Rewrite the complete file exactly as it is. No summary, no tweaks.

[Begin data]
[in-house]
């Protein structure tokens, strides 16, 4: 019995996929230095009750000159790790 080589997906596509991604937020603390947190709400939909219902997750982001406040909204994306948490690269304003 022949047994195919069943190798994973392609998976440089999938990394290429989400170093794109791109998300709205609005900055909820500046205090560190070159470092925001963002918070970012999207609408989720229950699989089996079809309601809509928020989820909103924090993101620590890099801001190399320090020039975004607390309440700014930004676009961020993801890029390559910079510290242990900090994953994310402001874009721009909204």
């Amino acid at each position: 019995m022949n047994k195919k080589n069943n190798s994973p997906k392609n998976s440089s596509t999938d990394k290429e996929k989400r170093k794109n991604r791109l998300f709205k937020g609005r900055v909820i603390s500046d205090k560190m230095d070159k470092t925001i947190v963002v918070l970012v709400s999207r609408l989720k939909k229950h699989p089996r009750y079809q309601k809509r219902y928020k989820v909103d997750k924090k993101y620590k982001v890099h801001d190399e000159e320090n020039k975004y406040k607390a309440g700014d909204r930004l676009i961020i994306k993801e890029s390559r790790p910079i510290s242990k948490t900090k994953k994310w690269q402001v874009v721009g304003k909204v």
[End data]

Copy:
[in-house]
């Protein structure tokens, strides 16, 4: 019995996929230095009750000159790790 080589997906596509991604937020603390947190709400939909219902997750982001406040909204994306948490690269304003 022949047994195919069943190798994973392609998976440089999938990394290429989400170093794109791109998300709205609005900055909820500046205090560190070159470092925001963002918070970012999207609408989720229950699989089996079809309601809509928020989820909103924090993101620590890099801001190399320090020039975004607390309440700014930004676009961020993801890029390559910079510290242990900090994953994310402001874009721009909204």
């Amino acid at each position: 019995m022949n047994k195919k080589n069943n190798s994973p997906k392609n998976s440089s596509t999938d990394k290429e996929k989400r170093k794109n991604r791109l998300f709205k937020g609005r900055v909820i603390s500046d205090k560190m230095d070159k470092t925001i947190v963002v918070l970012v709400s999207r609408l989720k939909k229950h699989p089996r009750y079809q309601k809509r219902y928020k989820v909103d997750k924090k993101y620590k982001v890099h801001d190399e000159e320090n020039k975004y406040k607390a309440g700014d909204r930004l676009i961020i994306k993801e890029s390559r790790p910079i510290s242990k948490t900090k994953k994310w690269q402001v874009v721009g304003k909204v």